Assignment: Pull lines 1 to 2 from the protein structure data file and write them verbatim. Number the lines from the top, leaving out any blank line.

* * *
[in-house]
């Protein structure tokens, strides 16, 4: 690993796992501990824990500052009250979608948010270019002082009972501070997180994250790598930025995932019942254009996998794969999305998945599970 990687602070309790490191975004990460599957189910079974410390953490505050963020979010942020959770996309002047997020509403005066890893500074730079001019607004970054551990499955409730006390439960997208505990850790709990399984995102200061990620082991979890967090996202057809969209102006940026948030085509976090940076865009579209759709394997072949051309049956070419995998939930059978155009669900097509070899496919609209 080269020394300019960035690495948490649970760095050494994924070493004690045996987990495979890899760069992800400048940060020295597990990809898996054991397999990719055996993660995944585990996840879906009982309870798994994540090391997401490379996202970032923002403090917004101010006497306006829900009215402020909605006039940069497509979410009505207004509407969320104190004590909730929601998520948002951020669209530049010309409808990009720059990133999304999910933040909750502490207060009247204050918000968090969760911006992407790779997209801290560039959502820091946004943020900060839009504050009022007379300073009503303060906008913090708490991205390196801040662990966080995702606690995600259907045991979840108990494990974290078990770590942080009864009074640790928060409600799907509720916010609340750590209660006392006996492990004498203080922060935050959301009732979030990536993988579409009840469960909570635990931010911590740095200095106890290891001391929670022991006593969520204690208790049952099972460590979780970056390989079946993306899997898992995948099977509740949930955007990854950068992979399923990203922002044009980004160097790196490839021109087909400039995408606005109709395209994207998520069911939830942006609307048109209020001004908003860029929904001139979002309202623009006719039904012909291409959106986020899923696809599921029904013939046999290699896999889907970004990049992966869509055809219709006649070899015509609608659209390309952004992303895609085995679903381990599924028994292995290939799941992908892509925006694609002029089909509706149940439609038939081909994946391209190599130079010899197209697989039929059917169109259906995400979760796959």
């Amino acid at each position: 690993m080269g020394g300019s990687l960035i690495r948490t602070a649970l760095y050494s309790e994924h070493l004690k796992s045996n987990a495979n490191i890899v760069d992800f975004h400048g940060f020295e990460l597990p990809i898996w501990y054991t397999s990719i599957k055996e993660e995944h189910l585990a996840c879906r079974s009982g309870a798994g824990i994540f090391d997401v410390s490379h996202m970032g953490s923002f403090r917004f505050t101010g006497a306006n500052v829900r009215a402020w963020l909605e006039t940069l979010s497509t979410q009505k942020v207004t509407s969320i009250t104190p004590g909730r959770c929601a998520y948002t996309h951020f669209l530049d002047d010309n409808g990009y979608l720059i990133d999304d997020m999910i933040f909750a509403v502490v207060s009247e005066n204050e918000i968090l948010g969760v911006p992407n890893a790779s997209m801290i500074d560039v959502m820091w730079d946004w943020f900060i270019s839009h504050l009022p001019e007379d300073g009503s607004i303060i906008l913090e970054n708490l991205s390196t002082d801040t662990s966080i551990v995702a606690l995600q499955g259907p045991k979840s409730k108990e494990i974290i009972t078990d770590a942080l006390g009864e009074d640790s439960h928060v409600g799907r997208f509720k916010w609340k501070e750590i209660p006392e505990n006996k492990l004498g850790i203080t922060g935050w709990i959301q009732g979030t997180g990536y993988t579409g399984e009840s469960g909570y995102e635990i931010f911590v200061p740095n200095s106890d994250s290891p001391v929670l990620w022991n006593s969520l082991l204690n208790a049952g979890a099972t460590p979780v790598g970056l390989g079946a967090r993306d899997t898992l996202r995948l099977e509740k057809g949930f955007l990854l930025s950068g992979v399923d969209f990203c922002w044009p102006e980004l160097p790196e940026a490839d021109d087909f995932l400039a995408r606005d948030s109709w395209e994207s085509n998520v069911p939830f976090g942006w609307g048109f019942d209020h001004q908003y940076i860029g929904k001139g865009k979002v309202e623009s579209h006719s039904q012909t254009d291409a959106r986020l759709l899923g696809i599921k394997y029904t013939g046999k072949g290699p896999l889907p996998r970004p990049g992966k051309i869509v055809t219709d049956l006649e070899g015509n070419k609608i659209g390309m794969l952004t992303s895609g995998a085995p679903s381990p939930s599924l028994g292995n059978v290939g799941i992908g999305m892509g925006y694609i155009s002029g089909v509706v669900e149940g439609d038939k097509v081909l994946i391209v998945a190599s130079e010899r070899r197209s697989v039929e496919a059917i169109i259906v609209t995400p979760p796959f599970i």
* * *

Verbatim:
[in-house]
């Protein structure tokens, strides 16, 4: 690993796992501990824990500052009250979608948010270019002082009972501070997180994250790598930025995932019942254009996998794969999305998945599970 990687602070309790490191975004990460599957189910079974410390953490505050963020979010942020959770996309002047997020509403005066890893500074730079001019607004970054551990499955409730006390439960997208505990850790709990399984995102200061990620082991979890967090996202057809969209102006940026948030085509976090940076865009579209759709394997072949051309049956070419995998939930059978155009669900097509070899496919609209 080269020394300019960035690495948490649970760095050494994924070493004690045996987990495979890899760069992800400048940060020295597990990809898996054991397999990719055996993660995944585990996840879906009982309870798994994540090391997401490379996202970032923002403090917004101010006497306006829900009215402020909605006039940069497509979410009505207004509407969320104190004590909730929601998520948002951020669209530049010309409808990009720059990133999304999910933040909750502490207060009247204050918000968090969760911006992407790779997209801290560039959502820091946004943020900060839009504050009022007379300073009503303060906008913090708490991205390196801040662990966080995702606690995600259907045991979840108990494990974290078990770590942080009864009074640790928060409600799907509720916010609340750590209660006392006996492990004498203080922060935050959301009732979030990536993988579409009840469960909570635990931010911590740095200095106890290891001391929670022991006593969520204690208790049952099972460590979780970056390989079946993306899997898992995948099977509740949930955007990854950068992979399923990203922002044009980004160097790196490839021109087909400039995408606005109709395209994207998520069911939830942006609307048109209020001004908003860029929904001139979002309202623009006719039904012909291409959106986020899923696809599921029904013939046999290699896999889907970004990049992966869509055809219709006649070899015509609608659209390309952004992303895609085995679903381990599924028994292995290939799941992908892509925006694609002029089909509706149940439609038939081909994946391209190599130079010899197209697989039929059917169109259906995400979760796959």